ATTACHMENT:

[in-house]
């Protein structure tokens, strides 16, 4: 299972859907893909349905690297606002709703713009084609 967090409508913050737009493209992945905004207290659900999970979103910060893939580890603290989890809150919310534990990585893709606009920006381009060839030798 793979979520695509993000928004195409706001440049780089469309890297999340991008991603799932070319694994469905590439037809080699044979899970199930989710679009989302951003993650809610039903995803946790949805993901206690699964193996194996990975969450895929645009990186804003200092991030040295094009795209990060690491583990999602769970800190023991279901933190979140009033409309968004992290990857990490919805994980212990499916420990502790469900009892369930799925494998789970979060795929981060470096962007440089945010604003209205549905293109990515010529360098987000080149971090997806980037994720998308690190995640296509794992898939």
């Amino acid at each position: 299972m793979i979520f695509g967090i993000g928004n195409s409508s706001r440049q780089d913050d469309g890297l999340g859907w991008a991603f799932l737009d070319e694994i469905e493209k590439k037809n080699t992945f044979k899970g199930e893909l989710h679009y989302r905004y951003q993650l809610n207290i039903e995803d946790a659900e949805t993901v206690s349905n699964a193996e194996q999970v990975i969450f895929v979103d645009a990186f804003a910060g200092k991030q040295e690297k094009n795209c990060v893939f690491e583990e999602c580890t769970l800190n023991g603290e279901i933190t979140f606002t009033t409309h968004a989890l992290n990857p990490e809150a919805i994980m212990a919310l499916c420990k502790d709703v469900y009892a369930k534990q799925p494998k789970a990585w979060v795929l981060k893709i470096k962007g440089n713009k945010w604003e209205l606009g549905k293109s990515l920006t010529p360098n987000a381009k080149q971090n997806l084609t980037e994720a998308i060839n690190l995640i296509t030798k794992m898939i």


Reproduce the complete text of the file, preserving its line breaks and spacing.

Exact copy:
[in-house]
């Protein structure tokens, strides 16, 4: 299972859907893909349905690297606002709703713009084609 967090409508913050737009493209992945905004207290659900999970979103910060893939580890603290989890809150919310534990990585893709606009920006381009060839030798 793979979520695509993000928004195409706001440049780089469309890297999340991008991603799932070319694994469905590439037809080699044979899970199930989710679009989302951003993650809610039903995803946790949805993901206690699964193996194996990975969450895929645009990186804003200092991030040295094009795209990060690491583990999602769970800190023991279901933190979140009033409309968004992290990857990490919805994980212990499916420990502790469900009892369930799925494998789970979060795929981060470096962007440089945010604003209205549905293109990515010529360098987000080149971090997806980037994720998308690190995640296509794992898939």
């Amino acid at each position: 299972m793979i979520f695509g967090i993000g928004n195409s409508s706001r440049q780089d913050d469309g890297l999340g859907w991008a991603f799932l737009d070319e694994i469905e493209k590439k037809n080699t992945f044979k899970g199930e893909l989710h679009y989302r905004y951003q993650l809610n207290i039903e995803d946790a659900e949805t993901v206690s349905n699964a193996e194996q999970v990975i969450f895929v979103d645009a990186f804003a910060g200092k991030q040295e690297k094009n795209c990060v893939f690491e583990e999602c580890t769970l800190n023991g603290e279901i933190t979140f606002t009033t409309h968004a989890l992290n990857p990490e809150a919805i994980m212990a919310l499916c420990k502790d709703v469900y009892a369930k534990q799925p494998k789970a990585w979060v795929l981060k893709i470096k962007g440089n713009k945010w604003e209205l606009g549905k293109s990515l920006t010529p360098n987000a381009k080149q971090n997806l084609t980037e994720a998308i060839n690190l995640i296509t030798k794992m898939i």